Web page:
Fig. 1. Conceptual model of ecosystem services in agroecosystems (adapted from De Groot et al., 2002; Sandhu et al., 2007). Intensity of linkages is shown by regular and dashed lines.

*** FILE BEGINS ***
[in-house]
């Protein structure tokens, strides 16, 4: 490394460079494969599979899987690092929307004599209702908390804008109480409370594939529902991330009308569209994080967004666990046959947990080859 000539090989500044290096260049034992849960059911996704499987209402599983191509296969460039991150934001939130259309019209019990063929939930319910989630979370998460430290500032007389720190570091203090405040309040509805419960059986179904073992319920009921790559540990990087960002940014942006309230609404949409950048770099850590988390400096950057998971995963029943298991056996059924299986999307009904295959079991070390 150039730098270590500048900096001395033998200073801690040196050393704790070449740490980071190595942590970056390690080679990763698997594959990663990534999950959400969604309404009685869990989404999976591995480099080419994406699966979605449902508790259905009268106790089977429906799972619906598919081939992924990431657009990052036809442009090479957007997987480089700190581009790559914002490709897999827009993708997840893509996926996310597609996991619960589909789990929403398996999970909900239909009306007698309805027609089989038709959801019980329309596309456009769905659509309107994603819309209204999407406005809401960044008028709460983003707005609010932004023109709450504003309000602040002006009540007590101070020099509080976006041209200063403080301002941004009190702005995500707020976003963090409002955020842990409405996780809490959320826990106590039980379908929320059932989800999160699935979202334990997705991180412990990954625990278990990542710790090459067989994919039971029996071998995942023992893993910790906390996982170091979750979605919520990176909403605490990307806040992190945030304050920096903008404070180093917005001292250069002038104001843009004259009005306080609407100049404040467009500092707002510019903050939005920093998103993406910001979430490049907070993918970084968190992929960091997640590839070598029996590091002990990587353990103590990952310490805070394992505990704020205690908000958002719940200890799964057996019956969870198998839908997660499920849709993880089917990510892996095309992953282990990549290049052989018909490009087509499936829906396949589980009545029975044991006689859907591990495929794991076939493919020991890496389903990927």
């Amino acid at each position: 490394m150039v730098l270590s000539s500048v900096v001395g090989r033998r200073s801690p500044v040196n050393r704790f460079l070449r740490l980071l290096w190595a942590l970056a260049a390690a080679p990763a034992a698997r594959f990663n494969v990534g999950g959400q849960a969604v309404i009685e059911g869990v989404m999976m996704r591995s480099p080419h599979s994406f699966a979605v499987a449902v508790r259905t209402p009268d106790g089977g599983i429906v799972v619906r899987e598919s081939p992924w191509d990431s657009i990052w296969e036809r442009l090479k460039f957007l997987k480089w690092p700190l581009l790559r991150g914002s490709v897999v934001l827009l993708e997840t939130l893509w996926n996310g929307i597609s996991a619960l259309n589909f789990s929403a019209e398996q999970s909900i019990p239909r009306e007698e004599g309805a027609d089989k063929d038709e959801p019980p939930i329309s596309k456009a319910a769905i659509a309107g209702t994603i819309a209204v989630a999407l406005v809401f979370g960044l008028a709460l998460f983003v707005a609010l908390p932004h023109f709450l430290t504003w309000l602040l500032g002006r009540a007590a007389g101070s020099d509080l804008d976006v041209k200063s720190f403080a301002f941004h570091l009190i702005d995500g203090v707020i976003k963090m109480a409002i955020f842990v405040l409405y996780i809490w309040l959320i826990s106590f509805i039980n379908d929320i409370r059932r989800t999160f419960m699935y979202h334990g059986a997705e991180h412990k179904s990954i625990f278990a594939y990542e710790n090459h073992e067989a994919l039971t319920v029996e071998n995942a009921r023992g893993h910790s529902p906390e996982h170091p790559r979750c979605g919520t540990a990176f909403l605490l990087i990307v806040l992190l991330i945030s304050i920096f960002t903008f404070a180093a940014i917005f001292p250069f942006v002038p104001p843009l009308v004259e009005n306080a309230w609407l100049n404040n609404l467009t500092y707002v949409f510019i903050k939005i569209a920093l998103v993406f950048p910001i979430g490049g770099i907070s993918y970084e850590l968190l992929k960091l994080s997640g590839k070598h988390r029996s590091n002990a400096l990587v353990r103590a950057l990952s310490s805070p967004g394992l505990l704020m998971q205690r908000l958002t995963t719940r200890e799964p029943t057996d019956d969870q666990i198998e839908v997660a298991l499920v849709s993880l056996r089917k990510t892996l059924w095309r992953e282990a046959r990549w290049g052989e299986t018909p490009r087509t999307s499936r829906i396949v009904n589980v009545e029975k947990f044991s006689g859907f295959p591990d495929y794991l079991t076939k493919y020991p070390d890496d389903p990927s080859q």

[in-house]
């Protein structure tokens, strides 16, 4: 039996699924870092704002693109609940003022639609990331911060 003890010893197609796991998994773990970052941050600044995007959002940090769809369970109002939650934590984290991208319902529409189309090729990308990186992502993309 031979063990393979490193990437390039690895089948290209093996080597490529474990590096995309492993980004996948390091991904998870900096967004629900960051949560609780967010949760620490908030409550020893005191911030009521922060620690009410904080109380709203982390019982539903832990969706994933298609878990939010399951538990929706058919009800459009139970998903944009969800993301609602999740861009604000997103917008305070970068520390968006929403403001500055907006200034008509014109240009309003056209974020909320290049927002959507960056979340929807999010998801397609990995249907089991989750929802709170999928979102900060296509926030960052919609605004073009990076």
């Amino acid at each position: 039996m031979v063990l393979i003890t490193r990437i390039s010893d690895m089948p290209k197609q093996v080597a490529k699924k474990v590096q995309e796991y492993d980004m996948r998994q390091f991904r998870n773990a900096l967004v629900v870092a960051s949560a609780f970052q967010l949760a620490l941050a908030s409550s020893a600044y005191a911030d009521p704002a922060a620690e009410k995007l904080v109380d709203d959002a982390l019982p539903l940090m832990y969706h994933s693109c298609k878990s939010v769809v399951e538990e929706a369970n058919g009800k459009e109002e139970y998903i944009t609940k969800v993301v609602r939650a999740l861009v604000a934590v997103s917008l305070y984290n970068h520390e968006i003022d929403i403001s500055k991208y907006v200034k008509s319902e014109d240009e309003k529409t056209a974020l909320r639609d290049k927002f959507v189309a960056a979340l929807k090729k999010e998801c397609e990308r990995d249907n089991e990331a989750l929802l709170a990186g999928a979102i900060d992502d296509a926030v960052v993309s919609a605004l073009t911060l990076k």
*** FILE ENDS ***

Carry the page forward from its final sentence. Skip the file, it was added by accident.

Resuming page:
Posthumus et al., 2010; Sandhu et al., 2008; Takatsuka et al., 2009; Wallace, 2007; Zhang et al., 2007), we have modified the MEA description to ensure relevance of ecosystem services to agroecosystems. Ecosystem services associated with agroecosystems in Australia were classified into the following four groups. 2.1. Regulating Services Ecosystems regulate essential ecological processes and lifesupport systems through bio-geochemical cycles and other biospheric processes (Costanza et al., 1997; Daily, 1997). Key regulating services included in this study are gas regulation, climate regulation, disturbance regulation, water regulation, water supply, erosion control and sediment retention and waste treatment (Costanza et al., 1997; De Groot et al., 2002; MEA, 2005; Sandhu et al., 2007). 2.2. Provisioning Goods and Services These include food and services for human consumption, ranging from food production, raw materials, genetic resources, ornamental resources and medicinal resources (De Groot et al., 2002; MEA, 2005). These goods and services are produced in agricultural landscapes by consuming some of the supporting and regulating services. 2.3. Cultural Services Cultural services contribute to the maintenance of human health and well-being by providing recreation, aesthetics and education (Costanza et al., 1997; De Groot et al., 2002; MEA, 2005). These include aesthetic information, cultural and artistic information, spiritual and historic information and science and education information. Agriculture provides these services as some farmers conserve fieldboundary vegetation or enhance landscapes by planting hedgerows, shelterbelts or native trees (Ciaian and Paloma, 2011; Drake, 1992; Garrod and Willis, 1995; Pruckner, 1995). Some farms provide accommodation and recreational activities for family members as well as for national and international visitors. Participation of farms in research and education also enhances this cultural service (Warner, 2006). Agricultural landscapes also have cultural heritage value.